Published in The Music Network
Select Music started life seven years ago with a staff of three and a small roster. Now, the booking agency employs seven staff and represents more than 60 artists – including Boy & Bear, Bluejuice, Midnight Juggernauts, Josh Pyke, Emma Louise and Ball Park Music. In that time, Select’s business model has evolved for the changing times. Wade admits his company has always been a “behind the scenes, stay-out-of-the-limelight” type company. That’s about to change, as Select gets into party mode to celebrate with five parties on June 21. Seven year itch? Hardly.
How has Select gone about its business?
We’re passionate and hard working. We’ve certainly had great success with our agency. Our acts had nine of the songs on Triple J’s Hottest 100, and 19 out of the next 100 hottest acts. The old-school way approach of agencies was, “if your acts don’t play you don’t make any money.” We were the other way. The act should play when it’s right for them to play. If you do that and you do it right, of course you’ll make money in the end. You’ll be doing better shows at the right time rather than a lot of shows where many don’t seem to matter. When we started, we couldn’t compete with big agencies. It literally came from having a good ear for music and passionately going in. We always wanted to build it along a family type of line, so that being part of the Select Music family was that acts would play together and get to know each other and feel that is meant something to be represented by us. I’ve also had the luxury of managing Something With Numbers, a band signed to a major label. So when we represent and act, we’re involved. We help them with everything from giving them connections on the right poster company to put up their posters, the printers, where they can get the cheapest deals. We look at all the artwork for our acts. It’s about attention to detail right from the start. The old thing of, “hey, we book a show.” Well, that’s the last thing we do.
All bands want an agent. What are you looking for in an act?
We always look for a band that is committed to a long-term approach for their career. A ten-year career. We firmly believe those first 18 months are the set-up for their whole live career. Regardless of whether they’ve had huge buzz and success or not, it’s all about setting up the initial plot so people perceive that act as a viable ticket to go see. Obviously the talent is the thing that comes first. Just as important is the drive of that act knowing that they want that long term career and they’re prepared to work hard and wait for those opportunities. When an act isn’t at a certain level, it’s a mistake to push them to something where they could end up being uncomfortable or not reach their potential.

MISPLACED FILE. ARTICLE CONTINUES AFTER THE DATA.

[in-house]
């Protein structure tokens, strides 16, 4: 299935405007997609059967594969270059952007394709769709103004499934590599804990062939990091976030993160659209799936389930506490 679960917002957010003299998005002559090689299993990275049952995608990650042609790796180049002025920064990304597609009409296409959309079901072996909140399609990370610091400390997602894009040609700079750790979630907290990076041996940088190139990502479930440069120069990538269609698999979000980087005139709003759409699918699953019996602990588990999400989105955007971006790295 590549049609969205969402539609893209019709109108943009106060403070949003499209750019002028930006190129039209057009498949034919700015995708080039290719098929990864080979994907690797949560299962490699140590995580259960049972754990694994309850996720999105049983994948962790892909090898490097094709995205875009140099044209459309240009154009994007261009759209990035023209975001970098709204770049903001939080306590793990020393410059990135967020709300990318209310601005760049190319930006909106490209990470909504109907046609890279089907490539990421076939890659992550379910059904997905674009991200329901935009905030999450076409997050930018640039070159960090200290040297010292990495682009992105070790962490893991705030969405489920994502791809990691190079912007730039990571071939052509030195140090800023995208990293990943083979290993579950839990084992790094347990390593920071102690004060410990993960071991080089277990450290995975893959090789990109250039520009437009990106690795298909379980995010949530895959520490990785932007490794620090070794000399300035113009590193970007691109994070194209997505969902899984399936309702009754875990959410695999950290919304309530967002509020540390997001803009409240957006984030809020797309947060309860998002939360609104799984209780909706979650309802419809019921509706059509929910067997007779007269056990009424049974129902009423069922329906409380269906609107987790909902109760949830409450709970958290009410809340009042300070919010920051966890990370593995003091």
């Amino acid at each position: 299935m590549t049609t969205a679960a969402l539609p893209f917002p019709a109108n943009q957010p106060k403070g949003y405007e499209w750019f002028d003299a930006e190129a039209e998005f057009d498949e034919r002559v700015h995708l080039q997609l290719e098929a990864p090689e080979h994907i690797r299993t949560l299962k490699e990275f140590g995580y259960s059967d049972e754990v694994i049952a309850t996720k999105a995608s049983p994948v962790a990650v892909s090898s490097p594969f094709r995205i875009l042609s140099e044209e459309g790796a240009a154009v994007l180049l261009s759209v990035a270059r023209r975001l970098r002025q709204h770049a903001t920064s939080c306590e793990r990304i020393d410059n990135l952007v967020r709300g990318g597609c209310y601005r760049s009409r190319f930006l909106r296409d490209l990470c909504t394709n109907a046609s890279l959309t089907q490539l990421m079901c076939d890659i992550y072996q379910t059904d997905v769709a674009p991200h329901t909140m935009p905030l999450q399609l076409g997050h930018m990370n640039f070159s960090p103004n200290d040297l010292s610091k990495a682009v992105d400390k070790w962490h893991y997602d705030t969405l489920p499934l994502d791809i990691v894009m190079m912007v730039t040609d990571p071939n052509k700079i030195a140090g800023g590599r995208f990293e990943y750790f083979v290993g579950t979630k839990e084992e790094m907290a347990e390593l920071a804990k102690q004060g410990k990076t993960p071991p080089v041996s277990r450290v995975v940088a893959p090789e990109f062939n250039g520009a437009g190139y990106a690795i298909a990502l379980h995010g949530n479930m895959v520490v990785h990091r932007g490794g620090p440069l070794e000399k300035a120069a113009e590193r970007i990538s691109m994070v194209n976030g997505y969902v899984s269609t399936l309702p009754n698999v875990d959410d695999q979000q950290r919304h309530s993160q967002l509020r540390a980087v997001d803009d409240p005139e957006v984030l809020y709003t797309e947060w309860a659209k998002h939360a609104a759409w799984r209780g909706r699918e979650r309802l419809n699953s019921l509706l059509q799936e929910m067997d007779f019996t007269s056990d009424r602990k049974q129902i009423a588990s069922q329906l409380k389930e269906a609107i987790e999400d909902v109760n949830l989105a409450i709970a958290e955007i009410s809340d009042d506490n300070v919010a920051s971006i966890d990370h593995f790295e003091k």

What should an artist look for in an agent?
Agents now have had to take bands on a lot earlier than they did in the past. it can break open so quickly for acts. Acts need to be looking for someone they can have a connection with. The agent’s role is so integral to their career. And the artists need to know who is representing them. Most of the agents in Australia are incredibly experienced and know their game pretty well. You don’t have a lot of venues and options to chose from. You look at a place like Brisbane; venues close and don’t get a replaced a lot of the time. You’re hampered. The agent’s role is more about knowing when and where to play at the strategic time. When to push the button, when to underplay. It’s more about decisions than venues these days.
You launched the Stop Start label in late 2009 with Andy Bryan and Rob Giovannoni. Why?
It was about being an indie music company, which we are. A lot of the artists we were dealing with were asking how they could release product and where to release it. They didn’t all have access at those appropriate ties. We were A&Ring a lot of these acts quite early in their careers. We’re so early at the coalface, we wanted to give these guys a full indie label experience where they’re exposed to just a small group of people who are committed to their band but have all the accessibility as a major label. [Stop Start has a distribution partnership with EMI Music Australia, and its signings include Hungry Kids of Hungary, Maniac, Pluto Jonze, Northeast Party House and Old Man River.]
Are there too many booking agents and promoters?
No. The market will regulate itself. There are only so many acts that can go out there and play the venues that are out there. The venues, they want acts they think can sell them tickets. If you don’t succeed as an agent or a promoter, it’s because you don’t have the ability to work with the right acts. We just feel growth and more opportunities as we go along. You get the opportunities that you work for.
Select Music will host parties at OAF and OAF Gallery, Phoenix Bar, The Standard and Upstairs Beresford on Thursday, June 21. Funds raised will benefit the Beyond Blue charity.